Thursday, August 15, 2013

View on English Classroom Discussion

I was a very precocious kid; I liked to learn. I can remember my whole schooling career, up to college where I'm in my second year and they allow you to gain your own understanding, being frustrated with my teachers telling me what an author meant. I would sarcastically think, "What, did you know {said author} and they told you what meaning they were trying to give their readers?"

I loved to write from a young age and I would think that when I wrote poems especially, I barely thought about what meaning I was putting into my poems. Poetry is about expression and I don't know anyone who didn't care about what they were writing, sitting down and trying to pack meaning they didn't care about into their writing.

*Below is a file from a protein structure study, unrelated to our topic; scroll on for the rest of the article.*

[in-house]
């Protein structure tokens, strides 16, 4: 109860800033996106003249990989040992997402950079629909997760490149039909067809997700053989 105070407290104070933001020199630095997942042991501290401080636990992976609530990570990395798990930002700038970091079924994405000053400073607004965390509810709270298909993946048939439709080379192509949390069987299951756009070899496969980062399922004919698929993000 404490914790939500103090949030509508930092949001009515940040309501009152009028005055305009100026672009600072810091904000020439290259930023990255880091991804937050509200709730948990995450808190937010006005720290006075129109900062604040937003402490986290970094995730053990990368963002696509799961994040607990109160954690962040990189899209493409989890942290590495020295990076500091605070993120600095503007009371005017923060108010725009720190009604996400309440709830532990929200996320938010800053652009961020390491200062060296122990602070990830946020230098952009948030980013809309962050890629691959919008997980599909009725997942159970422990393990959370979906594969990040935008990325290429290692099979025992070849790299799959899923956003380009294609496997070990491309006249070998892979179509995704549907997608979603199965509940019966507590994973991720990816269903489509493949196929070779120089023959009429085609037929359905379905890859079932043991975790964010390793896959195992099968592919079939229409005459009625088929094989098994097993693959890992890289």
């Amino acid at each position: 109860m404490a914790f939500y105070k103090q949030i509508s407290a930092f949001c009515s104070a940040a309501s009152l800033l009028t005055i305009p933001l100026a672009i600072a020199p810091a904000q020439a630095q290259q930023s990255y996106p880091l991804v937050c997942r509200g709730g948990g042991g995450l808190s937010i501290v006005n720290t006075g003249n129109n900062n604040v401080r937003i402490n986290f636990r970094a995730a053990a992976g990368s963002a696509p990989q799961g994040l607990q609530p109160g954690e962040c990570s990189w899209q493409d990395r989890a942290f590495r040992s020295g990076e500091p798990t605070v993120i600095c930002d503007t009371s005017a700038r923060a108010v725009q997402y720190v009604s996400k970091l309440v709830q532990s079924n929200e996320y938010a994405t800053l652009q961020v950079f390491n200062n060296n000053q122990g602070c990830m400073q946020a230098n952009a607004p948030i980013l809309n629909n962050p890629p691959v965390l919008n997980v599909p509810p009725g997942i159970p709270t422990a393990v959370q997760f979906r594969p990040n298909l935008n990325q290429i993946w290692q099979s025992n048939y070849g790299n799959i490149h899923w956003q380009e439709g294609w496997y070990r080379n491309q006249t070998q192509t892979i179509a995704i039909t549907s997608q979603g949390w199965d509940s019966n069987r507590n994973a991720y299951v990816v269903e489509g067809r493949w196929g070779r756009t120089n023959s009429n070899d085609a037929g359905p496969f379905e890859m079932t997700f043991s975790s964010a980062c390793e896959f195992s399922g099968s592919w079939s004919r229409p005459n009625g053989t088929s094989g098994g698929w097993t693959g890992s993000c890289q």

All of my teacher analyzed everything to death too. Every word meant something; every comma or new stanza or paragraph was done purposefully. What if they were just trying to make things look better?! What if they just wanted things to flow more easily?

I always just wanted to read a poem or story first and feel it. Just feel the tone and then go back and see what it was all about. I know a lot of authors, like Poe for example, went back and edited his writing to make sure every action in the story fit the plot and was helping to makes it apparent to his readers what the feeling or though behind the piece was about.

But not all authors or not all of their stories or poems need to be analyzed the way curriculum is set up. I know they're getting us ready to write papers in later grades and college and give us some insight, but that's why a lot of kids lose interest. They push it too far and leave no room for individuality and creativity.